I can partially explain this. They tend to have respect for business oriented hobbies. Usually anything that's geared towards succeeding a family business is almost a forced requirement. Like every other place in the world, video-games and anime are still considered time-wasters. And despite the popularity and normality of manga, they're still not seen as a respectable art-form. But here's the thing, and it's a bit difficult to explain: it's considered normal, but at the same time it's shunned. You can see these voiced by popular japanese animators, who much rather their films be considered animated movies than "anime" (the irony). Another reason could be how technologically-dependant japan seems to be.

I won't go into detail but it's concerning Japan's "mask and true self" social analogy. It's also one of the reasons Japan has the highest rate of suicide in the world.

If you want a direct comparison on how this is, Nintendo commercials convey this. The japanese commercials are more informative and focuses on selling the product, not out of appeal, but the actual product. They simply do not need to try for appeal. The western Nintendo counterparts on the other hand, try to appeal to a certain crowd. Of course, there are also accepted forms of videogames in the West.

I really wanna keep this short because I beat around the bush so I'll stop there and hope I explained something at least. I'm hungry.
 

Shoulder

Your Resident Beardy Bear
#26
Well you know sometimes they need a little discipline.
I'm all for spanking when it's necessary. My parents had no issue whipping my ass if the offense was serious enough. Some people think it's too cruel, but I think it's more cruel to put someone like your daughter through those Toddler's and Tiara contests. They should be revoked of their right to have kids.
 

ASuch

The Salt Master
#27
i'd rather have the wire over the wiggles, but I can still enjoy stuff like Sailor Moon S if it's actually done well

protecting childish games under "blegh they're for children stop criticizing it" isn't really the right way to go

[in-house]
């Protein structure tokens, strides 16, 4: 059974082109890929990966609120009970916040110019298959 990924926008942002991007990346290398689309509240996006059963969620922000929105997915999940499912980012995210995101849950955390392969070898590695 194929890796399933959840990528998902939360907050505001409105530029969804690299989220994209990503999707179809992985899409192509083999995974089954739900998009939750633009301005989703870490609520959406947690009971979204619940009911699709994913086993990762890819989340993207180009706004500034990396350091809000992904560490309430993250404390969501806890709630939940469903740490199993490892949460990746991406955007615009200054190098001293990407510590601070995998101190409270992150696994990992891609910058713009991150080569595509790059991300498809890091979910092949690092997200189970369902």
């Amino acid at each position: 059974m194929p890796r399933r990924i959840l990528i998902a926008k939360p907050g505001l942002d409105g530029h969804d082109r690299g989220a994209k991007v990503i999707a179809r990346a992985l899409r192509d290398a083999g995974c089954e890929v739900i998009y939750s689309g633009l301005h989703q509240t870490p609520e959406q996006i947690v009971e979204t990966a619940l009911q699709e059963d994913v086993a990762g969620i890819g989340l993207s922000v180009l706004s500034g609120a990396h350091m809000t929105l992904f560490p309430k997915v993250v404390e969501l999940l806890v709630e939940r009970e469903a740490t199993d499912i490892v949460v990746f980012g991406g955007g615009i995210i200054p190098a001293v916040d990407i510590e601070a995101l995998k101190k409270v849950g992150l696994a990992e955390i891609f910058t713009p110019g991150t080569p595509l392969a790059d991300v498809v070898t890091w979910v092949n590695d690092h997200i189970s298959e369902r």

if I want to analogize this to a certain genre, then, for example, an RPG or a fantasy story if we were getting more general

I'd rather play or read or watch something like Chrono Trigger or Berserk or Dark Souls than child goes on a happy go lucky adventure to save the princess from evil dragon man

games with a childlike mood/tone are fine, but that doesn't mean nintendo should also forego adult mood/tone, and no that does not mean slap big tits on every female
 

GaemzDood

Well-Known Member
#28
I honestly like that hardcore stuff as long as it's not forced for the sake of being edgy, which just ends up causing a load of cringe. The worst forcing usually comes from sequels to games made for everyone that try to be grimdark. My stopping point for "da kiddy" is hard to describe, if it features anthropomorphic 2cool9you animals a la Sonic and corny rock music or if the system itself doesn't have much to offer in terms of "raw & uncut" content, then that's my stopping point I guess. Other than that, I don't really mind too much. Katamari Damacy is actually one of my favorite games.

And I actually agree that the average teen perception of "cool" (smoking, drinking, having enough sex to be crowned king of the manic depressives, and now being a retarded post modernist) is cringeworthy. I realize I may sound like I have a superiority complex (it's the opposite actually), but that stuff is degeneracy to me.
 
Top